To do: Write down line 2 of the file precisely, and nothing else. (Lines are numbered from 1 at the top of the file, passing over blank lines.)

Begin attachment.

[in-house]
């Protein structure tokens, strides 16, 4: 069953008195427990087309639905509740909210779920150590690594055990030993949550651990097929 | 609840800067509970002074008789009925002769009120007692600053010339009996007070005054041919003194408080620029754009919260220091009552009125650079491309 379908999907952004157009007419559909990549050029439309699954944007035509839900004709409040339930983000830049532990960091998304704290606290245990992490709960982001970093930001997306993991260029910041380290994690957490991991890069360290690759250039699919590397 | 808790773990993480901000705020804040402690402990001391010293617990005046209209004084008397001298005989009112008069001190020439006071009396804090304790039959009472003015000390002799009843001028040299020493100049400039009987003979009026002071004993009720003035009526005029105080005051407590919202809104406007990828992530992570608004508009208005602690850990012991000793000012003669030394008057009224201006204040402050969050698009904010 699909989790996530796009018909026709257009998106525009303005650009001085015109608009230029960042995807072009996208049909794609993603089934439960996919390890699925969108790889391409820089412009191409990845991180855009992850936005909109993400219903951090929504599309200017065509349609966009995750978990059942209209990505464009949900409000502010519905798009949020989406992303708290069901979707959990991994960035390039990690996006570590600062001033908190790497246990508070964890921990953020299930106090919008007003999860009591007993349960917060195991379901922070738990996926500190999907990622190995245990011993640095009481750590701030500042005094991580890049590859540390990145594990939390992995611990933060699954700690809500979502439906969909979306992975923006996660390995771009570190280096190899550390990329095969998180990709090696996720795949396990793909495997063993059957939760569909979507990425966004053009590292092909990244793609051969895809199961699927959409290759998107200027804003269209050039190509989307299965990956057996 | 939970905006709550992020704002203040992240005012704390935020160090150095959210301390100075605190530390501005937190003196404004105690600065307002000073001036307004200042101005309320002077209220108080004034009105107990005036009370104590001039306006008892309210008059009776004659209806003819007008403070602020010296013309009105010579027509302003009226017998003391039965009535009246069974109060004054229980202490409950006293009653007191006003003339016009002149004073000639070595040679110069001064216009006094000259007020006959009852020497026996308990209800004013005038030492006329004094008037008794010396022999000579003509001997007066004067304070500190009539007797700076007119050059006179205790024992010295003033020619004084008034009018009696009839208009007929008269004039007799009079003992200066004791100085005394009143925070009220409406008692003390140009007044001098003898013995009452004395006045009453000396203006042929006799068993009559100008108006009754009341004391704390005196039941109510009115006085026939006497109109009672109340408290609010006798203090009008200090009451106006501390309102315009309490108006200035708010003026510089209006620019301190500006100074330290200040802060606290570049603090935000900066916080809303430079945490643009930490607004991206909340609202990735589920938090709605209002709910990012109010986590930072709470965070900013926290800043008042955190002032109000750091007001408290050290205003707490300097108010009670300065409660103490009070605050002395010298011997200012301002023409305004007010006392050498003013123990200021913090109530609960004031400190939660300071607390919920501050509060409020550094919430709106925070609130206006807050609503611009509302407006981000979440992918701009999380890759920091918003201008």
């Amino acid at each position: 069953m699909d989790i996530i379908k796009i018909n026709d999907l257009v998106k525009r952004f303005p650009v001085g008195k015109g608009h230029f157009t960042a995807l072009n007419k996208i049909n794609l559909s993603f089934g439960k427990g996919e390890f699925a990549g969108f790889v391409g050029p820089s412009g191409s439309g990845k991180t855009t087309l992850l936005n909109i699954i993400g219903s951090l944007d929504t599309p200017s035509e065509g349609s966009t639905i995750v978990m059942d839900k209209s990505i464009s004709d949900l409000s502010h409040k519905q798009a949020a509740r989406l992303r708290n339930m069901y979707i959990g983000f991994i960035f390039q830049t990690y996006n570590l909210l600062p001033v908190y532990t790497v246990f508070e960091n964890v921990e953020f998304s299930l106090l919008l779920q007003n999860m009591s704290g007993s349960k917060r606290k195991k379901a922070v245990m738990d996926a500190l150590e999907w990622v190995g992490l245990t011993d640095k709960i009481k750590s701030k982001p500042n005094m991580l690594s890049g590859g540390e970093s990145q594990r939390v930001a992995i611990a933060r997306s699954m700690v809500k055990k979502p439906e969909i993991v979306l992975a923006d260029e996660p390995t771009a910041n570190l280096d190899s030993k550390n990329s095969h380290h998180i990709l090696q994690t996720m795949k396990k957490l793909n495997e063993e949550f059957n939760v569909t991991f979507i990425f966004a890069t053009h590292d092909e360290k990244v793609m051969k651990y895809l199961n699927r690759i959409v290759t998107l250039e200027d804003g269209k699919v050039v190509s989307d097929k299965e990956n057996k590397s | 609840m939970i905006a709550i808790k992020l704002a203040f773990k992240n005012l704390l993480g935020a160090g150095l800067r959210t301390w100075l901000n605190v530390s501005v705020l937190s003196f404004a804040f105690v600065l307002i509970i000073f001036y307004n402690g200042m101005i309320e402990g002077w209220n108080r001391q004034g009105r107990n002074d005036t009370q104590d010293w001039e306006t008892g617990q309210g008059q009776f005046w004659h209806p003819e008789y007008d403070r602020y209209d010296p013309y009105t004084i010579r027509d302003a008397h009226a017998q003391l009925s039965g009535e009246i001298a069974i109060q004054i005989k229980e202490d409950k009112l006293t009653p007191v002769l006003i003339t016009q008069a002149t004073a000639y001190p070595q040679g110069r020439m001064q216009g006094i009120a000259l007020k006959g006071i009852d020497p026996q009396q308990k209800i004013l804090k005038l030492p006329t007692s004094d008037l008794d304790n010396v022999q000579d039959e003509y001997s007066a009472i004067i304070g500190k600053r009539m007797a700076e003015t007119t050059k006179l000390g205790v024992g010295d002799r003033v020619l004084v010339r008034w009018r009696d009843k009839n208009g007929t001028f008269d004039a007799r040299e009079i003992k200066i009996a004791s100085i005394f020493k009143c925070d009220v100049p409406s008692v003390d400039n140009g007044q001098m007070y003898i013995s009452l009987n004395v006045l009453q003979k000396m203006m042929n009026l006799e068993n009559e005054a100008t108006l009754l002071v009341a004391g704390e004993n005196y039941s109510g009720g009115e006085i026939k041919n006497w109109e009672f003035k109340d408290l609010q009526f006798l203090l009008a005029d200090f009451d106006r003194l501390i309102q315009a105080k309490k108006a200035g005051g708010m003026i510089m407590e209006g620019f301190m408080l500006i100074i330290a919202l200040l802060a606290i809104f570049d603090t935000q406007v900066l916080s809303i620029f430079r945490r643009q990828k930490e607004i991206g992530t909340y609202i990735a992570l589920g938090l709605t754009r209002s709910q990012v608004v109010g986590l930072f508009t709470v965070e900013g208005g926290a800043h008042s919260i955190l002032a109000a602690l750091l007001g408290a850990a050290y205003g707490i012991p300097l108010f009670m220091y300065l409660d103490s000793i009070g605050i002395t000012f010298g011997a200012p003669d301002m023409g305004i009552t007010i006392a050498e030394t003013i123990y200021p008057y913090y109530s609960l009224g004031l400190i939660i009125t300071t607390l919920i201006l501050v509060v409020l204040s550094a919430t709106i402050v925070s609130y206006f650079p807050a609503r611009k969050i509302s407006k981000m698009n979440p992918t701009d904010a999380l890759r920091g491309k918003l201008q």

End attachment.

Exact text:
């Protein structure tokens, strides 16, 4: 069953008195427990087309639905509740909210779920150590690594055990030993949550651990097929 | 609840800067509970002074008789009925002769009120007692600053010339009996007070005054041919003194408080620029754009919260220091009552009125650079491309 379908999907952004157009007419559909990549050029439309699954944007035509839900004709409040339930983000830049532990960091998304704290606290245990992490709960982001970093930001997306993991260029910041380290994690957490991991890069360290690759250039699919590397 | 808790773990993480901000705020804040402690402990001391010293617990005046209209004084008397001298005989009112008069001190020439006071009396804090304790039959009472003015000390002799009843001028040299020493100049400039009987003979009026002071004993009720003035009526005029105080005051407590919202809104406007990828992530992570608004508009208005602690850990012991000793000012003669030394008057009224201006204040402050969050698009904010 699909989790996530796009018909026709257009998106525009303005650009001085015109608009230029960042995807072009996208049909794609993603089934439960996919390890699925969108790889391409820089412009191409990845991180855009992850936005909109993400219903951090929504599309200017065509349609966009995750978990059942209209990505464009949900409000502010519905798009949020989406992303708290069901979707959990991994960035390039990690996006570590600062001033908190790497246990508070964890921990953020299930106090919008007003999860009591007993349960917060195991379901922070738990996926500190999907990622190995245990011993640095009481750590701030500042005094991580890049590859540390990145594990939390992995611990933060699954700690809500979502439906969909979306992975923006996660390995771009570190280096190899550390990329095969998180990709090696996720795949396990793909495997063993059957939760569909979507990425966004053009590292092909990244793609051969895809199961699927959409290759998107200027804003269209050039190509989307299965990956057996 | 939970905006709550992020704002203040992240005012704390935020160090150095959210301390100075605190530390501005937190003196404004105690600065307002000073001036307004200042101005309320002077209220108080004034009105107990005036009370104590001039306006008892309210008059009776004659209806003819007008403070602020010296013309009105010579027509302003009226017998003391039965009535009246069974109060004054229980202490409950006293009653007191006003003339016009002149004073000639070595040679110069001064216009006094000259007020006959009852020497026996308990209800004013005038030492006329004094008037008794010396022999000579003509001997007066004067304070500190009539007797700076007119050059006179205790024992010295003033020619004084008034009018009696009839208009007929008269004039007799009079003992200066004791100085005394009143925070009220409406008692003390140009007044001098003898013995009452004395006045009453000396203006042929006799068993009559100008108006009754009341004391704390005196039941109510009115006085026939006497109109009672109340408290609010006798203090009008200090009451106006501390309102315009309490108006200035708010003026510089209006620019301190500006100074330290200040802060606290570049603090935000900066916080809303430079945490643009930490607004991206909340609202990735589920938090709605209002709910990012109010986590930072709470965070900013926290800043008042955190002032109000750091007001408290050290205003707490300097108010009670300065409660103490009070605050002395010298011997200012301002023409305004007010006392050498003013123990200021913090109530609960004031400190939660300071607390919920501050509060409020550094919430709106925070609130206006807050609503611009509302407006981000979440992918701009999380890759920091918003201008």